Environmental Justice

By Lauren Eldridge | September 22, 2021

Originally published in the September issue of the Notes on Antiracism, Justice, and Equity newsletter.

Environmental justice (EJ): “…the fair treatment and meaningful involvement of all people regardless of race, color, national origin, or income with respect to the development, implementation and enforcement of environmental laws, regulations and policies.”

Lauren Jones
Lauren Jones

Storms don’t scare me, in fact I like them. I’m fascinated by a storm’s sensory experience: they come with sights, sounds, and even smells that remind you of how powerful and astounding nature can be. For some however, storms come with incredible risk. Those living on the Gulf Coast are intimately familiar with the destruction that can come from violent storms. Sixteen years ago, Hurricane Katrina ripped through the area killing more than 1,800 people, with another 705 still missing, and causing over $15 billion in damage. In 2017, Hurricane Maria devastated Puerto Rico and nearby islands, killing more than 3,000 people. And in 2020, in the midst of the pandemic, Hurricane Laura landed as a category 4 storm in Louisiana, causing $19 billion in damages and killing 77 people. Many people, including several of my own family members, are still in temporary housing as a result.

While it may seem that these catastrophes are non-discriminatory, the reality is that they impact low-income communities and people of color much more than other populations. Affluent people are able to build and afford more stable structures, pay for insurance, and evacuate as soon as they learn about a storm, but many do not have such luxuries. Nearly 75 percent of those displaced by Hurricane Katrina were Black, and many of them were not able to return home after the storm. A 2017 analysis by the Associated Press found that nearly 2 million Americans live within a mile of a Superfund site prone to major flooding due to climate change, an event that can spread toxic contamination. These 327 sites are mostly in low-income communities populated by people of color. Superfund sites in Puerto Rico and Houston saw major flooding in the 2017 hurricane season, and much of the damage remains.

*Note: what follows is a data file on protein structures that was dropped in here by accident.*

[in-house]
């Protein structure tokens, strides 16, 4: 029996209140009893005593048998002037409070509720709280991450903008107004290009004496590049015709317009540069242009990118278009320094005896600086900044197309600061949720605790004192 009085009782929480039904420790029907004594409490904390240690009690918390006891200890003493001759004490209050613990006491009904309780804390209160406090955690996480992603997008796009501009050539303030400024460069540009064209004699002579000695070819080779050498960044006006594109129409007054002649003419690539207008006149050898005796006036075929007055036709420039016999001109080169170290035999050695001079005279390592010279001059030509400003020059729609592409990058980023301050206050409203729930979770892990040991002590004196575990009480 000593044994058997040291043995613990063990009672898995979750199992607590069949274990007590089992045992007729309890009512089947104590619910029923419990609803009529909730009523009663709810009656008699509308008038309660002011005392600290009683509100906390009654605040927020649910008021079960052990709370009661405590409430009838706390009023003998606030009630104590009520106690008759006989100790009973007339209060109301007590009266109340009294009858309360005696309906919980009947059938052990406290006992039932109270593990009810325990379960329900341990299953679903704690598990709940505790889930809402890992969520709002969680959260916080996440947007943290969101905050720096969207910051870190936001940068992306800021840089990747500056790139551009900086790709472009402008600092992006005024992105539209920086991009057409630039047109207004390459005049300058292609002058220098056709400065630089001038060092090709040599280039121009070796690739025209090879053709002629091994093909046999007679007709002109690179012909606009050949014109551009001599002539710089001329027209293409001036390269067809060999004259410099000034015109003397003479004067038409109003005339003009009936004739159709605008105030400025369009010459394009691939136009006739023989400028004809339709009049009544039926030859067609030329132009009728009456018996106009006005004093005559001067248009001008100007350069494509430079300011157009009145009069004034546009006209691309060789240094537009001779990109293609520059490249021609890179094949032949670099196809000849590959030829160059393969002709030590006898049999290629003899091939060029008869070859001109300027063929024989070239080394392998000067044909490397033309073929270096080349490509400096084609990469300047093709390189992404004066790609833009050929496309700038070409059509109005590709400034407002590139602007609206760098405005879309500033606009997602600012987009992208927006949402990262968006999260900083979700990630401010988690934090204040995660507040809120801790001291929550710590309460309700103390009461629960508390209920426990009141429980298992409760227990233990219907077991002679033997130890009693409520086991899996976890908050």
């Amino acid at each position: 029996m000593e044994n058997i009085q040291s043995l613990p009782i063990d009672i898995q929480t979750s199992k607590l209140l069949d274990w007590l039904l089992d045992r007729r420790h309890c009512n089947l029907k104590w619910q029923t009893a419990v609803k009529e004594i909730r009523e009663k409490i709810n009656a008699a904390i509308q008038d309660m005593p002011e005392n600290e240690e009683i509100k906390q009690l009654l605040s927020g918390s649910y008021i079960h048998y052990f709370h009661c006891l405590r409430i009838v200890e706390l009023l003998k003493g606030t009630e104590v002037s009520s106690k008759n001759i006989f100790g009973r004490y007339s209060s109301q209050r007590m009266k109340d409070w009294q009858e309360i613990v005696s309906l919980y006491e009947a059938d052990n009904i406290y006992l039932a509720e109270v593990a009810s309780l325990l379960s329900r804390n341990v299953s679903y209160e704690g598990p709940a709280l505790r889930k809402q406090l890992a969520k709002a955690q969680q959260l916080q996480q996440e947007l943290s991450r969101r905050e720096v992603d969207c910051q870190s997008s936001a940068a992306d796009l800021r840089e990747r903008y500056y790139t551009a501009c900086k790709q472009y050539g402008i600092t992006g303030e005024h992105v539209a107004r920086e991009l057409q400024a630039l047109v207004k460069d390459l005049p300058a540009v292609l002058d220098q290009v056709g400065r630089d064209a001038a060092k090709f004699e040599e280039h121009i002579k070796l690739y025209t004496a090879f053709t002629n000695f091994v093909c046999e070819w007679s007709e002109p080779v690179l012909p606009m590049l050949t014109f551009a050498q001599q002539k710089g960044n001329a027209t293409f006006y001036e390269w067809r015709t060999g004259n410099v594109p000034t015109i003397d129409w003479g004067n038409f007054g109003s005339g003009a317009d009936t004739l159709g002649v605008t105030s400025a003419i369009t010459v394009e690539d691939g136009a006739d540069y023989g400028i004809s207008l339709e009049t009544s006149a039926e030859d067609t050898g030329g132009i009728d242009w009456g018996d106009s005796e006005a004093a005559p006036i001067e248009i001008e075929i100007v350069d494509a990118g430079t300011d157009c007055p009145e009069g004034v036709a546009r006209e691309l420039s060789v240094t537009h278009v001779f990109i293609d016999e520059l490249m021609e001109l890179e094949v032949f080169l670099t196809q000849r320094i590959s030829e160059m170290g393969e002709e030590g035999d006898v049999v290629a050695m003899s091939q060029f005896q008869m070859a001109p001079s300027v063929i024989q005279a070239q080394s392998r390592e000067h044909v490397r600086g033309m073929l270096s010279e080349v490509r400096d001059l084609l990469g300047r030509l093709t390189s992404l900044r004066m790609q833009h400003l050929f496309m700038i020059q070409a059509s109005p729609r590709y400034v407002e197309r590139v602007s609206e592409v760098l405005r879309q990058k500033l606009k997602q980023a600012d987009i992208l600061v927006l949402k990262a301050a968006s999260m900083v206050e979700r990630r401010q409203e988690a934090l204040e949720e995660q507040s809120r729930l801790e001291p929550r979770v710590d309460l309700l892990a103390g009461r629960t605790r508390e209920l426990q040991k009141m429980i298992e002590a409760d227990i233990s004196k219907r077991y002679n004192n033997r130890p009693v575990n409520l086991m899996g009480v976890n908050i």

In 2005, during a live benefit concert to raise money for survivors of Hurricane Katrina, Kanye West noted that Black Katrina survivors were being referred to as looters, while white survivors were referred to as those “looking for food.” I also recall New Orleans victims, most of whom were Black and low-income, being referred to as “refugees,” a term usually reserved for those fleeing war-torn countries. It’s been many years, and the situation for Black people in this country has barely improved. In fact, some would argue that with the pandemic, hostilities between law enforcement and communities of color, and widening economic disparities, it has gotten much worse.

Environmental racism extends well beyond natural disasters. Food deserts, oil and chemical spills, and air pollution all threaten the lives and well-being of tribal members and communities of color across our country. The land, air, water, and food systems that we all depend on are not equal or equitably accessible. However, catastrophes are less predictable and usually disrupt already vulnerable living situations. Those who live outside of the southeast and Gulf Coast regions may ask why residents don’t just permanently move. But leaving your house, community, or ancestral land is much more complex than renting a truck, and even more so for people from marginalized communities, who are often socially, financially, and emotionally reliant on one another and on the places they call home.

Public health has a lot of room to advance environmental justice. Our research, education, and community engagement has the ability to change the lives of people living at the intersections of climate change and structural racism. From writing policy, to advocacy, to measuring the impact of pollution, we all have a part to play. And they have to be race-conscious and justice centered. I would love to see more engagement around these issues as we implement the Strategic Plan for Antiracism. Our collective well-being is deeply connected to the health of the planet and how we engage with it. What can you do?

Toward justice,

Lauren Jones
Director, Diversity, Equity, and Inclusion

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